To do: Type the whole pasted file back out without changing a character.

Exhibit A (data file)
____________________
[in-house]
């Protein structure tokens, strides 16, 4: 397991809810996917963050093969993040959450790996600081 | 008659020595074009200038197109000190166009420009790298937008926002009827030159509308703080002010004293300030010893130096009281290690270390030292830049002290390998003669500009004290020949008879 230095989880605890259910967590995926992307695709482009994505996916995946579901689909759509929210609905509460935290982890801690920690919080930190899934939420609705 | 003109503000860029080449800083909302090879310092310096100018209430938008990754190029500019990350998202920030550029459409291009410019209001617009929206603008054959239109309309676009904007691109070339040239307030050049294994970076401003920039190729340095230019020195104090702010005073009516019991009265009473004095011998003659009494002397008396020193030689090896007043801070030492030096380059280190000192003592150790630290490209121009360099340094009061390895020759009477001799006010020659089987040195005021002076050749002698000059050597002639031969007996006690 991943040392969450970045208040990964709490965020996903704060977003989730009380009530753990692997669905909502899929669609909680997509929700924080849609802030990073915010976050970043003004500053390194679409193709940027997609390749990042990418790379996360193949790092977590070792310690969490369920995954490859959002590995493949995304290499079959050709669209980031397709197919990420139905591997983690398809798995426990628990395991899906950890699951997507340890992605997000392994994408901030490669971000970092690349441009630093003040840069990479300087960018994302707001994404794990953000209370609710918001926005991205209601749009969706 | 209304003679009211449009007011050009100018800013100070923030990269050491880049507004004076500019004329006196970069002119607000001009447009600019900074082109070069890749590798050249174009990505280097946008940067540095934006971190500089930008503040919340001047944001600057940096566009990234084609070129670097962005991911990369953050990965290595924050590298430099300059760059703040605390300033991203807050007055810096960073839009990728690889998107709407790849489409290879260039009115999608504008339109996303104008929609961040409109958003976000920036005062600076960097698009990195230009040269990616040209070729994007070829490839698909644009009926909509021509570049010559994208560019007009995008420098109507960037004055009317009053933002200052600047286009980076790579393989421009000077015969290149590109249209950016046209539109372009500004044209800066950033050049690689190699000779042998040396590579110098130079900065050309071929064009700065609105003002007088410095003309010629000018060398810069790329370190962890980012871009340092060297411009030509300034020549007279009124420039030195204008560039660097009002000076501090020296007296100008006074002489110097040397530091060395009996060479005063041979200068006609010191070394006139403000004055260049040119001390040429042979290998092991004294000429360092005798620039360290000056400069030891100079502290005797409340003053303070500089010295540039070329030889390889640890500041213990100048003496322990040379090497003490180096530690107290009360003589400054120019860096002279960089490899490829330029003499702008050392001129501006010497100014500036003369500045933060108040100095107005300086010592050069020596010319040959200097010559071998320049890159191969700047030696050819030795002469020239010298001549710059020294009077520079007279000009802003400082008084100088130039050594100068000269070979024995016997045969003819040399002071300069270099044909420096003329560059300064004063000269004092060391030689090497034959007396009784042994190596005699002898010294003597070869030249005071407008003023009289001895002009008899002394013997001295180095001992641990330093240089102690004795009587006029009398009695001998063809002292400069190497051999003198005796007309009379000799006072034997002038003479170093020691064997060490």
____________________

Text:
[in-house]
């Protein structure tokens, strides 16, 4: 397991809810996917963050093969993040959450790996600081 | 008659020595074009200038197109000190166009420009790298937008926002009827030159509308703080002010004293300030010893130096009281290690270390030292830049002290390998003669500009004290020949008879 230095989880605890259910967590995926992307695709482009994505996916995946579901689909759509929210609905509460935290982890801690920690919080930190899934939420609705 | 003109503000860029080449800083909302090879310092310096100018209430938008990754190029500019990350998202920030550029459409291009410019209001617009929206603008054959239109309309676009904007691109070339040239307030050049294994970076401003920039190729340095230019020195104090702010005073009516019991009265009473004095011998003659009494002397008396020193030689090896007043801070030492030096380059280190000192003592150790630290490209121009360099340094009061390895020759009477001799006010020659089987040195005021002076050749002698000059050597002639031969007996006690 991943040392969450970045208040990964709490965020996903704060977003989730009380009530753990692997669905909502899929669609909680997509929700924080849609802030990073915010976050970043003004500053390194679409193709940027997609390749990042990418790379996360193949790092977590070792310690969490369920995954490859959002590995493949995304290499079959050709669209980031397709197919990420139905591997983690398809798995426990628990395991899906950890699951997507340890992605997000392994994408901030490669971000970092690349441009630093003040840069990479300087960018994302707001994404794990953000209370609710918001926005991205209601749009969706 | 209304003679009211449009007011050009100018800013100070923030990269050491880049507004004076500019004329006196970069002119607000001009447009600019900074082109070069890749590798050249174009990505280097946008940067540095934006971190500089930008503040919340001047944001600057940096566009990234084609070129670097962005991911990369953050990965290595924050590298430099300059760059703040605390300033991203807050007055810096960073839009990728690889998107709407790849489409290879260039009115999608504008339109996303104008929609961040409109958003976000920036005062600076960097698009990195230009040269990616040209070729994007070829490839698909644009009926909509021509570049010559994208560019007009995008420098109507960037004055009317009053933002200052600047286009980076790579393989421009000077015969290149590109249209950016046209539109372009500004044209800066950033050049690689190699000779042998040396590579110098130079900065050309071929064009700065609105003002007088410095003309010629000018060398810069790329370190962890980012871009340092060297411009030509300034020549007279009124420039030195204008560039660097009002000076501090020296007296100008006074002489110097040397530091060395009996060479005063041979200068006609010191070394006139403000004055260049040119001390040429042979290998092991004294000429360092005798620039360290000056400069030891100079502290005797409340003053303070500089010295540039070329030889390889640890500041213990100048003496322990040379090497003490180096530690107290009360003589400054120019860096002279960089490899490829330029003499702008050392001129501006010497100014500036003369500045933060108040100095107005300086010592050069020596010319040959200097010559071998320049890159191969700047030696050819030795002469020239010298001549710059020294009077520079007279000009802003400082008084100088130039050594100068000269070979024995016997045969003819040399002071300069270099044909420096003329560059300064004063000269004092060391030689090497034959007396009784042994190596005699002898010294003597070869030249005071407008003023009289001895002009008899002394013997001295180095001992641990330093240089102690004795009587006029009398009695001998063809002292400069190497051999003198005796007309009379000799006072034997002038003479170093020691064997060490």